>
> # Annotate a query set with the average price of books
> >>> qs = Book.objects.annotate(price__average='avg_price').
> # Filter all books with obj.avg_price < obj.price
> >>> expensive_books = qs.filter(avg_price__lt=F('price'))
>
> The F() object is a placeholder to let the query language know that
> 'price' isn't just a string, it's the name of a field. This follows
> the example of Q() objects providing query wrappers.

To make it more like Q(), would it be better to do
F(avg_price__lt='price') so you could combine them with | and &?

DavidA

unread,
Dec 5, 2006, 4:33:56 PM12/5/06
to Django developers

John Lenton wrote:
>
> I hadn't even considered having a multi-parameter tuple-returning
> "sum"; I was ok with either calling groupby thrice, or saving the
> groupby and calling the different ops in sequence. In either case, a
> database roundtrip per call.

I'm often grouping thousands of rows for my cases so doing multiple
round trips per field would be painful.

> I had thought that queryset.groupby should behave in the same way
> itertools.groupby would behave, i.e. that there would only be
> implementation (and performance) differences between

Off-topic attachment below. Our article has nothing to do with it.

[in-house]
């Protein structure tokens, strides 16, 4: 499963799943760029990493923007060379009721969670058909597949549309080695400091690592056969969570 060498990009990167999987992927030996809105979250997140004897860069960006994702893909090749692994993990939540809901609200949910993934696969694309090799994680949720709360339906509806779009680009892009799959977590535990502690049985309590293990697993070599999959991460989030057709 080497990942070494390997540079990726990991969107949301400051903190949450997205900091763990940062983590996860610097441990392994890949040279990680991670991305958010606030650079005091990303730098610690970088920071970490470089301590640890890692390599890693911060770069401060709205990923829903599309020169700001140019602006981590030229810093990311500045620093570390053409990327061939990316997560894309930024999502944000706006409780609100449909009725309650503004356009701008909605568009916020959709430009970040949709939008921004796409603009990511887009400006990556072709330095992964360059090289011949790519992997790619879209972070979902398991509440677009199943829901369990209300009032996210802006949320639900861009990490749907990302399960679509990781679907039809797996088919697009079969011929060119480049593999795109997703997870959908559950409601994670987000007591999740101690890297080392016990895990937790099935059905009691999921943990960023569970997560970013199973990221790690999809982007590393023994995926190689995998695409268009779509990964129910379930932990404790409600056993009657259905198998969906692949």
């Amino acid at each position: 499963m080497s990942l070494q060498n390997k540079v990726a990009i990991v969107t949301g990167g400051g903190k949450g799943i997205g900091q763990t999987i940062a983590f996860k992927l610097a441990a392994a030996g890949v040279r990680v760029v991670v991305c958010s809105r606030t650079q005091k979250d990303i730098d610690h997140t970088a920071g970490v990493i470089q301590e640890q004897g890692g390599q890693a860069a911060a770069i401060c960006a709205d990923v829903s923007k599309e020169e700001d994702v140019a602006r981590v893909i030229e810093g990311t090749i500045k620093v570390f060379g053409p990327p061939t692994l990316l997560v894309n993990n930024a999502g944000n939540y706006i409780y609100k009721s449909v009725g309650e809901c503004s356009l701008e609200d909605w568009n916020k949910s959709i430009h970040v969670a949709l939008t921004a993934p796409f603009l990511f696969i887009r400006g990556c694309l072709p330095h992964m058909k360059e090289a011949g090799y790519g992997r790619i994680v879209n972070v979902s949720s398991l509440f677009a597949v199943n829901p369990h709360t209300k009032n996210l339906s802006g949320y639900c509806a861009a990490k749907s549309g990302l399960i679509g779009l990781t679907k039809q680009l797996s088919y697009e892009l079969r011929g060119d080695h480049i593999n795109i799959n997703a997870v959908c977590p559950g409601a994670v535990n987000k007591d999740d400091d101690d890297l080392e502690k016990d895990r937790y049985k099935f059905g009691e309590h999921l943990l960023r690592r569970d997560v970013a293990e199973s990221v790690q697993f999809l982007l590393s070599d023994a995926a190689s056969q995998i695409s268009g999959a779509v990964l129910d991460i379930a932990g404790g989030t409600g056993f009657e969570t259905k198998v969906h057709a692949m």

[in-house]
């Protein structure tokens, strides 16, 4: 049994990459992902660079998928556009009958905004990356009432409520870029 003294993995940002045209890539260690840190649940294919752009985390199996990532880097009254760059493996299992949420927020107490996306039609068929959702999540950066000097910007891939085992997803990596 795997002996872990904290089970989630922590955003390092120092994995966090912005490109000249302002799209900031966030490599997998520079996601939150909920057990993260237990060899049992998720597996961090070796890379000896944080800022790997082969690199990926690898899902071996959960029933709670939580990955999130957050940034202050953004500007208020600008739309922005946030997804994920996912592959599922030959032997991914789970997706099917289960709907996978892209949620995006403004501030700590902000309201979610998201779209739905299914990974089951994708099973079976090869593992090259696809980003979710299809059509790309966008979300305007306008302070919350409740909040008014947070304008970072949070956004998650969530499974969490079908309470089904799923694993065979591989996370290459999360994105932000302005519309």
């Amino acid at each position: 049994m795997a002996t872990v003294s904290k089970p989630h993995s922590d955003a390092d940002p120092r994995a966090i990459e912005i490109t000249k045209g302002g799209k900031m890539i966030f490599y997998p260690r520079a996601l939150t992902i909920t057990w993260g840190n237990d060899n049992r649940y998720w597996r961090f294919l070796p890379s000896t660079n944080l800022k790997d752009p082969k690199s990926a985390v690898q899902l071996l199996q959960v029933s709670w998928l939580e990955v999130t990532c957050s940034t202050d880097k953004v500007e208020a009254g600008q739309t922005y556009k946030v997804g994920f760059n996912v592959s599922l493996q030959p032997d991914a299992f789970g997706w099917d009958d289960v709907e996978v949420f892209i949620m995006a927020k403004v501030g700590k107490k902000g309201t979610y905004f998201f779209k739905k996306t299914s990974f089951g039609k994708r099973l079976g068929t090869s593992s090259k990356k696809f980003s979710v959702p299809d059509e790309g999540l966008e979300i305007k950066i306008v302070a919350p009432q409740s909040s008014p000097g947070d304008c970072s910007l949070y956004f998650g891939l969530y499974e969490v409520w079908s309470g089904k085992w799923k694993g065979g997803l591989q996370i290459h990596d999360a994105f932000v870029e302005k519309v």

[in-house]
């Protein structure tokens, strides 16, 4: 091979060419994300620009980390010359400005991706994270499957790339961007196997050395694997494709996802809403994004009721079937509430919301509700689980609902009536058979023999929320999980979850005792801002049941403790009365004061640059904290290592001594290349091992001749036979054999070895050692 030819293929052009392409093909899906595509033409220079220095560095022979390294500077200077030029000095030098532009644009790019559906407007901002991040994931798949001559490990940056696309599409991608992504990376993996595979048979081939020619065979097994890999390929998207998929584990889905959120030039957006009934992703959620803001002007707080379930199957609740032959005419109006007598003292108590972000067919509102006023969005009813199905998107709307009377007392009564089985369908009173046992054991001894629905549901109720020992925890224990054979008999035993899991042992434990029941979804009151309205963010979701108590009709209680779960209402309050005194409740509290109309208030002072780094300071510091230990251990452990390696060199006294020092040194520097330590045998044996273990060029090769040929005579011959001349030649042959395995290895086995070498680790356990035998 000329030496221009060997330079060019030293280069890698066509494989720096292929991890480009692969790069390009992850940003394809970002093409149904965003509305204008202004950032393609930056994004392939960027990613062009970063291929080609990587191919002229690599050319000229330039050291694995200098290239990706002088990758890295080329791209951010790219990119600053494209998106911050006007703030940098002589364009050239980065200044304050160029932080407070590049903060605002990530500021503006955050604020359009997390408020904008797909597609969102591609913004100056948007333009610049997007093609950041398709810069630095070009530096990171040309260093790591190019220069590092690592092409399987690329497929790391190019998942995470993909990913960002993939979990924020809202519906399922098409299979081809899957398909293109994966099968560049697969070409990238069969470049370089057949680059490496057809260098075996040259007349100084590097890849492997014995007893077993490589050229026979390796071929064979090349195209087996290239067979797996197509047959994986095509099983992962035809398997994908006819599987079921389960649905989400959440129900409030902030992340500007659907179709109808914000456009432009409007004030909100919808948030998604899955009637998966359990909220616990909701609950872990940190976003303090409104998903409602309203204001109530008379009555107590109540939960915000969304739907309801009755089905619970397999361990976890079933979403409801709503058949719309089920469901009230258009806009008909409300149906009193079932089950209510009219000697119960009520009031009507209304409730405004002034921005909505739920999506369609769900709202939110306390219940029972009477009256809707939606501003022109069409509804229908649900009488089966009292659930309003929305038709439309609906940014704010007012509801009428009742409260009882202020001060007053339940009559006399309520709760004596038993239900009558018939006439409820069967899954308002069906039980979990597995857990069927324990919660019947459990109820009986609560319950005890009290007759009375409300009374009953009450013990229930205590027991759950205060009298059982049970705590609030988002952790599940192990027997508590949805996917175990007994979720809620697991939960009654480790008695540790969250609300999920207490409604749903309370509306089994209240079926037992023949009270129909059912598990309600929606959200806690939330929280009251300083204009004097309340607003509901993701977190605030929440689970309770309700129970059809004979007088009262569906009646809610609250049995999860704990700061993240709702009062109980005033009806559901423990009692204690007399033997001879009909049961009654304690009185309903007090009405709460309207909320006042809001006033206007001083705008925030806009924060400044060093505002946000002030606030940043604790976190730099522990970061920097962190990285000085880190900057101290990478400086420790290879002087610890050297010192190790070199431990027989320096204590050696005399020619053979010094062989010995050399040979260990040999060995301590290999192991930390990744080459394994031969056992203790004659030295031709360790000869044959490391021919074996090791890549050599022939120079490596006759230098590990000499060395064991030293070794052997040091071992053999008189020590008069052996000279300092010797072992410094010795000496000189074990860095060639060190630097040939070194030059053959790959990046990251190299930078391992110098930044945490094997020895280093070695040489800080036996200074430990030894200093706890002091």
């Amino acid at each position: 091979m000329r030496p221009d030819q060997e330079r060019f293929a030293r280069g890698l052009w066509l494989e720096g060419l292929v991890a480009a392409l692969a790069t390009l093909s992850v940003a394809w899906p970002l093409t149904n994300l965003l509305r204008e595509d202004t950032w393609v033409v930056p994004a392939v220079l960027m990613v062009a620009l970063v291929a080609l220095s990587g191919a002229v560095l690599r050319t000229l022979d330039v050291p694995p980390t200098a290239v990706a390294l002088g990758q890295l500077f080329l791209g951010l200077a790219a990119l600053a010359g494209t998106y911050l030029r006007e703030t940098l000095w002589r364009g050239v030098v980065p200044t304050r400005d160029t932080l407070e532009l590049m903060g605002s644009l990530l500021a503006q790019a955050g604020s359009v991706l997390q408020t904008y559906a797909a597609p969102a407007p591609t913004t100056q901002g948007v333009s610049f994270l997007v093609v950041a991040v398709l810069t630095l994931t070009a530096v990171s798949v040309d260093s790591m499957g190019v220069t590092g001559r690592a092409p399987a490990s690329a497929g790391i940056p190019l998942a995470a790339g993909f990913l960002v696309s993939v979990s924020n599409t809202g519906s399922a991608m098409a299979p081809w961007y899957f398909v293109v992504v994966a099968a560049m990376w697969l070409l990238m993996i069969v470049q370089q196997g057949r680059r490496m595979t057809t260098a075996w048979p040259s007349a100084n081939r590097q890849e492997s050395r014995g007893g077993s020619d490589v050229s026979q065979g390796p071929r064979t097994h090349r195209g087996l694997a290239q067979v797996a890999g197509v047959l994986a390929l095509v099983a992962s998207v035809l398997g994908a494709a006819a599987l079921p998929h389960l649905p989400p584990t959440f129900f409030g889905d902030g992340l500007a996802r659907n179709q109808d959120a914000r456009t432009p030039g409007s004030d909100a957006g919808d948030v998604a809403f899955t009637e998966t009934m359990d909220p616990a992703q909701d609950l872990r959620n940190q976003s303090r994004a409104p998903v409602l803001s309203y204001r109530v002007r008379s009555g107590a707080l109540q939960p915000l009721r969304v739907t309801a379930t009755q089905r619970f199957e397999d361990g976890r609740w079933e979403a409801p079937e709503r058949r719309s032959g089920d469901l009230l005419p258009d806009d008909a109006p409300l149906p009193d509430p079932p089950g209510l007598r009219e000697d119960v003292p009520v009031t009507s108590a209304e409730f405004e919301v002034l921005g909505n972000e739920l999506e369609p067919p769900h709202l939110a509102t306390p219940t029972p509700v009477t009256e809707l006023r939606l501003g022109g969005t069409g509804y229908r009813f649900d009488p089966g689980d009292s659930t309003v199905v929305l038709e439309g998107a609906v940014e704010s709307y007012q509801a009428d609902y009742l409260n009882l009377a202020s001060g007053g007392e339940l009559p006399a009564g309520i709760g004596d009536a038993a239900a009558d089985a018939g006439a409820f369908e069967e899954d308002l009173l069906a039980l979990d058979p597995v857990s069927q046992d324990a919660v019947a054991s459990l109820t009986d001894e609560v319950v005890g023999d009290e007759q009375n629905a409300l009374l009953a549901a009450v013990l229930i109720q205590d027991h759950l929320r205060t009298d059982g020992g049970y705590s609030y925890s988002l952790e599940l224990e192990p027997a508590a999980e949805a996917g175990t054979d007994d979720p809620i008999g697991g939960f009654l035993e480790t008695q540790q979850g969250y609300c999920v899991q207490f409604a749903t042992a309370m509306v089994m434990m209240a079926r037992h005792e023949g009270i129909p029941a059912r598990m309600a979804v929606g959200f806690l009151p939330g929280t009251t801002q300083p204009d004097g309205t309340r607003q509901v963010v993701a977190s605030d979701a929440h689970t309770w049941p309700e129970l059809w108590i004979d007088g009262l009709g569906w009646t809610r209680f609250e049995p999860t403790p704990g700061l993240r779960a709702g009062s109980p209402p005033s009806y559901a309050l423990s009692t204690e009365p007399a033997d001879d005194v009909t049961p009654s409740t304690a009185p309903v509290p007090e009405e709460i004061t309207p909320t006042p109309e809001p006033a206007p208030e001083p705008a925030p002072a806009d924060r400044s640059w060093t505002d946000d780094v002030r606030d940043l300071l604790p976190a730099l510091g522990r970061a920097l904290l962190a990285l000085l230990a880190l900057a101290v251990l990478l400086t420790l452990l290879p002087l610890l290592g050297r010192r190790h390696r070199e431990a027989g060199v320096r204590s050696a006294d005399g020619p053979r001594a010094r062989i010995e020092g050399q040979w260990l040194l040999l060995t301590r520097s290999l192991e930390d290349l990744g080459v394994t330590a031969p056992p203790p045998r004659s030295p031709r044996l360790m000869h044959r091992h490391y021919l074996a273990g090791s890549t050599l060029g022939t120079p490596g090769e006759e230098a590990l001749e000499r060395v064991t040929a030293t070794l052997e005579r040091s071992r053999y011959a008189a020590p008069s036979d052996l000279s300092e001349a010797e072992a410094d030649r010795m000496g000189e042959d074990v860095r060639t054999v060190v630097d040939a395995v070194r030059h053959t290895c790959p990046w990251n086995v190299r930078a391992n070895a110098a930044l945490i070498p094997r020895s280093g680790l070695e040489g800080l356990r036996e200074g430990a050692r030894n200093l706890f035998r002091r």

>
> queryset = Position.objects.filter(date=today)
> account_summary = itertools.groupby(queryset, operator.attrgetter('account'))
>
> and
>
> account_summary = Position.objects.filter(date=today).groupby('account')

I'm confused. Where do you specify the aggregate functions for
aggregating the specific columns (sum, avg, etc.)? Or am I
misunderstanding what this does?

> in view of the above: no. To do the above, you'd do this instead:
>
> for account, positions in account_summary:
> print account.name

I see. Works for me.

>
> > And how would I dereference the aggregate fields in the groupby
> > results? By index? (is account_summary[0][2] the quantity sum of the
> > first account summary row?)
>
> positions would be the (lazy) iterator for that purpose, already set
> up for you (by this I mean, I don't expect it to be a performance
> gain, just a convenience).

But would there be aliases for these aggregate expessions? That is, the
equivalent of

select sum(quantity) as tot_quantity ...


> > My idea was a queryset.groupby() could return some sort of dynamic
> > Django model class where the attributes where the aggregated fields
> > plus the fields you were grouping by and if you were grouping by a
> > relation field, it would magically work like any other model relation.
>
> that sounds way too magic for my taste :)

True.

Reply all
Reply to author
Forward
0 new messages